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Ethical Issues In Genetic Testing Essay

1317 words - 5 pages

Genetically, individuals are 99.9% similar to each other and the other .1% is what makes us unique and different from one another. Humans carry proteins needed for survival and are used for metabolization, fighting infections, and behavior factors. Our cells have 46 strands of DNA which encompasses millions of particles known as a nucleotides ( A,C,T, G). A gene is an important sequence of nucleotides that encodes proteins. The order of these four nucleotides are essential for our life survival. A small change in one letter can cause critical damage to a individual. As technology has evolved, scientists are now able to crack genetic code and have been able to discover the complete set of human genes. Genetic testing is a medical test that reads out the genetic material contained within the cell which can be used to identify any alterations of chromosomes, genes or proteins. RNA is also included for the search of certain conditions by using this technique. The purpose for such testing is for detection of genetic disorders in unborn babies and determining if a patient is susceptible of being a carrier of a condition or disease. It's also a handy tool for physcians, allowing them to better diagnose and treat patients. Another use is for screening newborn infants for abnormalities that can cause a condition or severe life-threatening. Some people have used this technique to determine parenting and ancestral lineage. Samples of DNA or RNA are taken from blood, saliva, tissue, skin, or amniotic fluid depending on the type of test being performed. Performing this test can help to identified any changes such as a missing gene, or an additional gene within the DNA strand. In some cases, the gene is turned off, lost completely, or has too many copies.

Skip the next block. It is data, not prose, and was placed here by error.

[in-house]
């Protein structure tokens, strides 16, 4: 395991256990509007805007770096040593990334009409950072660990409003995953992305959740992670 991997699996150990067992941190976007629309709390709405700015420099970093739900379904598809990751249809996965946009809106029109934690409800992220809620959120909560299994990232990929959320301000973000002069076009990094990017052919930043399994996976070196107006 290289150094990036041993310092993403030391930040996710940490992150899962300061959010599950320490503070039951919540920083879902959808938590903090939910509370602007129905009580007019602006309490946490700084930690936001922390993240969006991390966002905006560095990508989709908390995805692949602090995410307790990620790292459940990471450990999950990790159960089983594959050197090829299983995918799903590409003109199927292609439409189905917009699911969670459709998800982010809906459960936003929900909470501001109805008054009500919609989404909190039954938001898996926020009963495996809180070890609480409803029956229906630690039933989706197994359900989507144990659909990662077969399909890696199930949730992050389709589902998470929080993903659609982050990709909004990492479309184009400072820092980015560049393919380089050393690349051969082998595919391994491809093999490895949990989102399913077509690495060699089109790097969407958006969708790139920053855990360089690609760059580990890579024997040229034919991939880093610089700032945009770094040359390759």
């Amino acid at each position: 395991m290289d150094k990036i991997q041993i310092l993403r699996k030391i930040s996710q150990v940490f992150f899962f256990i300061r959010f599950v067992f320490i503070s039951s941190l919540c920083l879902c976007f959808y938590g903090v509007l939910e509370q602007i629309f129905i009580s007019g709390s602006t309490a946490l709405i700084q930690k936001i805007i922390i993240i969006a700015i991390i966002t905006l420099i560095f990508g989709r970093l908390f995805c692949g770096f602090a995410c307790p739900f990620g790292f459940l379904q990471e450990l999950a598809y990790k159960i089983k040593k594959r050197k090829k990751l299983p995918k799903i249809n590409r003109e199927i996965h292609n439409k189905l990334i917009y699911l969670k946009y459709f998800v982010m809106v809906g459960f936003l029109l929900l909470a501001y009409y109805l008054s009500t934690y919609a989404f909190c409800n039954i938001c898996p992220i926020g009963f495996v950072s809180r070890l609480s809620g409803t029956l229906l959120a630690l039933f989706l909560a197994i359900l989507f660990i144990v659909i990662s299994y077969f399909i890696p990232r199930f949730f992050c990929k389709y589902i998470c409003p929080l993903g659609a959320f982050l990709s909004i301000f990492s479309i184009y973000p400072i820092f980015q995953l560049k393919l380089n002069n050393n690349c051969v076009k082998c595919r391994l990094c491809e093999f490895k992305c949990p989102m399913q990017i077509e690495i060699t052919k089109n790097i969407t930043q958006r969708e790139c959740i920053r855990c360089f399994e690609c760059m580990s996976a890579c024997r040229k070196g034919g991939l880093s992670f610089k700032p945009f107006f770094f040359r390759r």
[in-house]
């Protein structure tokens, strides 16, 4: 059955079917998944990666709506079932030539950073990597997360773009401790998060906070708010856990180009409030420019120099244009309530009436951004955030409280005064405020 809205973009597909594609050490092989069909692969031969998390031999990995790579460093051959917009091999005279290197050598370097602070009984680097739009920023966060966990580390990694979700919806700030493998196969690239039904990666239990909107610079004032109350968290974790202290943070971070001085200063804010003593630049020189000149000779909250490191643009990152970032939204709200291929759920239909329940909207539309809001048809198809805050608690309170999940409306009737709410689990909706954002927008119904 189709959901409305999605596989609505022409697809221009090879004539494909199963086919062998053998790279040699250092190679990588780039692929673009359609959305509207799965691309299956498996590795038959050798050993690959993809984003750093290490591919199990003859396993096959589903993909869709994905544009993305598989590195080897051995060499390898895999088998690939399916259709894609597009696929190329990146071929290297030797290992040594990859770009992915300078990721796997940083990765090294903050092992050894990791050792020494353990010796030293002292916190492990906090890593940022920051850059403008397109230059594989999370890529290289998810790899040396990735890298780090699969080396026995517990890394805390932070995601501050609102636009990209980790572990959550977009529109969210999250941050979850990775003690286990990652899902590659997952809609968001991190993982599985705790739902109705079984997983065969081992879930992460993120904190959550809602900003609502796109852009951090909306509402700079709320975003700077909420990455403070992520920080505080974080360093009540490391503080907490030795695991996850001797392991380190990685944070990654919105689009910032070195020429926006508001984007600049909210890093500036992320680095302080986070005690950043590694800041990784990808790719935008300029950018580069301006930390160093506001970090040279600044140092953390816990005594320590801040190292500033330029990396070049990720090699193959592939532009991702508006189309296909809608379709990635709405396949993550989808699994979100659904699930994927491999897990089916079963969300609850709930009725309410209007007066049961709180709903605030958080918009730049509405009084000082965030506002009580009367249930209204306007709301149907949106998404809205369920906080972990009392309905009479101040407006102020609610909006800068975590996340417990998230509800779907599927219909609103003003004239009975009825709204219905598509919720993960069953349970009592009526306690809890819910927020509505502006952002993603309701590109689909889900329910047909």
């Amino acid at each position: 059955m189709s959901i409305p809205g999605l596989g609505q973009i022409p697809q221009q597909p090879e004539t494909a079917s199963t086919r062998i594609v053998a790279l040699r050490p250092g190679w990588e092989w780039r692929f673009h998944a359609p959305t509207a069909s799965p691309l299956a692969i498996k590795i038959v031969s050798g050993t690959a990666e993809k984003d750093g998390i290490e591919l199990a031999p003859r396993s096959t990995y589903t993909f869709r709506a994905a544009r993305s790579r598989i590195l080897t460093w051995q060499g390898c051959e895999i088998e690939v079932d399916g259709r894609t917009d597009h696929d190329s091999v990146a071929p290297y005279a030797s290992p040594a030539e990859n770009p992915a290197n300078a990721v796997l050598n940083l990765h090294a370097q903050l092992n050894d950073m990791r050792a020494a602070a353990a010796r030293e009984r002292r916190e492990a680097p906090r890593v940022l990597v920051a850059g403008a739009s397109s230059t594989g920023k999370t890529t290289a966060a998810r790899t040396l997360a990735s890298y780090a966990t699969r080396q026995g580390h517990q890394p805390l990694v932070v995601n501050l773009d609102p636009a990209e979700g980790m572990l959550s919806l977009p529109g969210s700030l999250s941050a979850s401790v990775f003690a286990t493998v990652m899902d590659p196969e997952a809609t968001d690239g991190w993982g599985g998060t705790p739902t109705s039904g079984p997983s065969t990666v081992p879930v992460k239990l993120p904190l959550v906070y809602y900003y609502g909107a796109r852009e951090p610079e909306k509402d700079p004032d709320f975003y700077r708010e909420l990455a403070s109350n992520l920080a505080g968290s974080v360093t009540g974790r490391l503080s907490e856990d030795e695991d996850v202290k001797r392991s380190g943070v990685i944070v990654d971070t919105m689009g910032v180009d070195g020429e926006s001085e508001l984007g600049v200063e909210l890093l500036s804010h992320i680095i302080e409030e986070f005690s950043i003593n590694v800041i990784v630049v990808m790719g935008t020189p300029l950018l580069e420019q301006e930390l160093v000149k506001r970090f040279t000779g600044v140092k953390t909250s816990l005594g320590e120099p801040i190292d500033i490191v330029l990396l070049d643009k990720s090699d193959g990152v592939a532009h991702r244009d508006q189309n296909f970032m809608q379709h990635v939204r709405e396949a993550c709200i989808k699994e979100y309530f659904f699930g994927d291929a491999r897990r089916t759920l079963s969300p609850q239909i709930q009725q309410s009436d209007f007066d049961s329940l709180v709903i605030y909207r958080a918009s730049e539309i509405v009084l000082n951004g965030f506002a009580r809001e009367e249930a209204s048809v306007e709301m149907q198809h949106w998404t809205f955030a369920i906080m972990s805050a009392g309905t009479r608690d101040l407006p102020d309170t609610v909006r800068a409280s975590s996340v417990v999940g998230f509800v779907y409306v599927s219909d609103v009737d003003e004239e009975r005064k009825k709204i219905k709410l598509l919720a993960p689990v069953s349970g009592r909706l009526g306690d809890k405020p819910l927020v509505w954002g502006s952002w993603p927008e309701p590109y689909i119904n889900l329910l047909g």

One type of genetic test used for adults it is pharmacogenetic testing. This technique evaluates a person's gene to understand if a drug treatment will work on a patient. One example of pharmacogenetic testing is the case of Tom Gaspestad, a 50-year-old building contractor who was diagnosed with melanoma. By the time he was diagnosed, the cancer had spread all over his body. Doctors determined he only had a couple of months of life left. Normally, a patient with metastatic melanoma has a life expectancy of nine months, but Gaspestad's case was different. On Gaspestad's case, he used the genetic technique to look specially for a gene that could inhibit the melanoma. Luckily for Gaspestad he had the required gene which in turn, gave him more time to live. Although the cancer has returned in other places, he was grateful to still be alive. Genetic treatment worked for Gaspestad, but not all cases of melanoma will be the same.
Preimplantation testing is another genetic test used for screening before implanting a fertilized egg into the uterus. In-vitro fertilization is a technique used to procreated by removing the egg cells from a women, and fertilizing with sperm in the laboratory. Newborn...

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